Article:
This is a story of Alessandra who wants to become a model. However, she finds various hindrances.
Alessandra and the girls take a five-minute break, giving me an opportunity to quiz her a little more about the local scene. ‘It’s very different [in Dubai]. The models here are a bit… spoilt. The competition isn’t as widespread as it is in New York or Paris, so you have a limited group of models who get job after job. But with the injection of new models, new girls, people have to up their game.’
By this, Alessandra is referring to the new academy, which she hopes will generate a new crop of local talent. I try to glean more about what the 12 weeks entail. ‘What I try to do is… I draw on my own experience,’ explains Alessandra. ‘[Models] get very stressed out in their first year – there’s a lot of rejection, but it’s a learning curve, so it’s making them understand: the more they know [about the industry] the more they become comfortable with it, and the more they practise, and the more they train. Everybody wants to jump straight onto the cover of a magazine, but it doesn’t work that way. They’re very young, so the slower they go, the better, because they become better professionals.’
Having seen her in action, I can’t but help ask whether Alessandra considers herself a hard taskmaster. ‘I am, yes,’ she says unrepentantly, ‘because they’re young, and all they think about is having their pretty picture on the front of a magazine. They have to understand that it’s not all about that – that’s the last step. They need to know that this is a business. They need to be financially aware, they need to be socially aware, they need to have interpersonal skills, PR skills. It’s not about being pretty – all models are pretty. What can you bring to the table?’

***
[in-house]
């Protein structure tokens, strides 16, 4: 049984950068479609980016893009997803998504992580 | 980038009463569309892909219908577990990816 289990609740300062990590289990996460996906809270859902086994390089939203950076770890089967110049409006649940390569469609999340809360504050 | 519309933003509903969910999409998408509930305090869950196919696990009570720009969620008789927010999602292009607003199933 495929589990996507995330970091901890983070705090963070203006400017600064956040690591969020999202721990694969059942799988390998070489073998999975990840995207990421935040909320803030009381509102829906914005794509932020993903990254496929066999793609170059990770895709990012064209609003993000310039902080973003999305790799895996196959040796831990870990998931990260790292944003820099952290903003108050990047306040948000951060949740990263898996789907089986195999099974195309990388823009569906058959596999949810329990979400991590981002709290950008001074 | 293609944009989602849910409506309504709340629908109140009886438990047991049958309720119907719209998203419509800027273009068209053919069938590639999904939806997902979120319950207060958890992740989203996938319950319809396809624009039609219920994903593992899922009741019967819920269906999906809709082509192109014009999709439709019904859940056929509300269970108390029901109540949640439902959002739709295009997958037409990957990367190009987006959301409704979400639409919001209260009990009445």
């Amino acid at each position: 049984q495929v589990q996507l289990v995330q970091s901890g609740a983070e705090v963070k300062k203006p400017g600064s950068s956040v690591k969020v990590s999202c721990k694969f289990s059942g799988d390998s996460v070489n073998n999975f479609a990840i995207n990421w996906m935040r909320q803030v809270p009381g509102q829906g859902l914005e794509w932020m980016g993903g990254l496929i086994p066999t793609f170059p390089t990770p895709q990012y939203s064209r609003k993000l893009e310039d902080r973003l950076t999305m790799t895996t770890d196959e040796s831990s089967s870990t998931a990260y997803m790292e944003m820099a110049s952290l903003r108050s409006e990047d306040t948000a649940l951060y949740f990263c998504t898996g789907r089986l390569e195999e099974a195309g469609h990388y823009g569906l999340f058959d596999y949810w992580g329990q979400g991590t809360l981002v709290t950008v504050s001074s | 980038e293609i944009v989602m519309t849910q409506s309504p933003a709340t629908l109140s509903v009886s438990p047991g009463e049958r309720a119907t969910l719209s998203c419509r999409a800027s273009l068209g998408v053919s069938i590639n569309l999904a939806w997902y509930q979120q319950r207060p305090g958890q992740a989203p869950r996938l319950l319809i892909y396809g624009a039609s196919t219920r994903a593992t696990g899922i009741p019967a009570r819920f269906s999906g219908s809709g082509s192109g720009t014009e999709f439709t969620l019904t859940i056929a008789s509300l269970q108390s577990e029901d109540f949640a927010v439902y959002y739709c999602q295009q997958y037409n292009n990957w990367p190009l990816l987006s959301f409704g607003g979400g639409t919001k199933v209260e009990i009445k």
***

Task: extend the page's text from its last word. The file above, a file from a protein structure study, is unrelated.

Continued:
Luz explains that the ‘Mediterranean look’ (brunette, dark eyes) is particularly sought after in this region, but surely there’s more to being a professional model than eye and hair color? ‘If you have a certain personality, you need to portray that personality [in a photoshoot], and you can personify a certain style of clothing and make it jump out of a magazine. The same goes for the catwalk – you have to have somebody who walks beautifully, elegantly and, again, according to what [brand they’re modeling]. A lot of models nowadays are so rigid.’
Alessandra believes the industry is very different now to when she used to spend her time in front of the camera. ‘In my day, we really needed to be professional because we [were shot] in film – it cost money. We were told: “You have 20 films and that’s it.” We didn’t have Photoshop, so we needed to have good skin; we needed to have a good night’s sleep.’
Speaking to Alessandra all but extinguishes any hopes I had of being spotted, recruited and given huge amounts of cash to attend various fashion weeks around the world. Which begs the question: is there any kind of vetting process for the academy?
‘You have to be realistic,’ admits Bareface general manager Elisa Galbraith. ‘But the good thing about Bareface is that we have different divisions – we have the Model Agency, we have Cast & Kids, and we have Entertainers. In Cast & Kids, for example, we have a lot of people who could be great supporting actors, extras, people who are perhaps a bit quirkier – all age groups, all different shapes and sizes, and all different looks. The key thing about this course is to educate people so they realize there are different kinds of models, and trying to find out which one suits.’
The students’ five-minute break is over, and Alessandra’s vociferous personality once again commands everyone’s attention. I may not be catwalk material, but I take some comfort in the fact that it takes more than a pretty face to make it in the modeling industry. Besides, I can’t complain – maybe a career in local TV commercials awaits.
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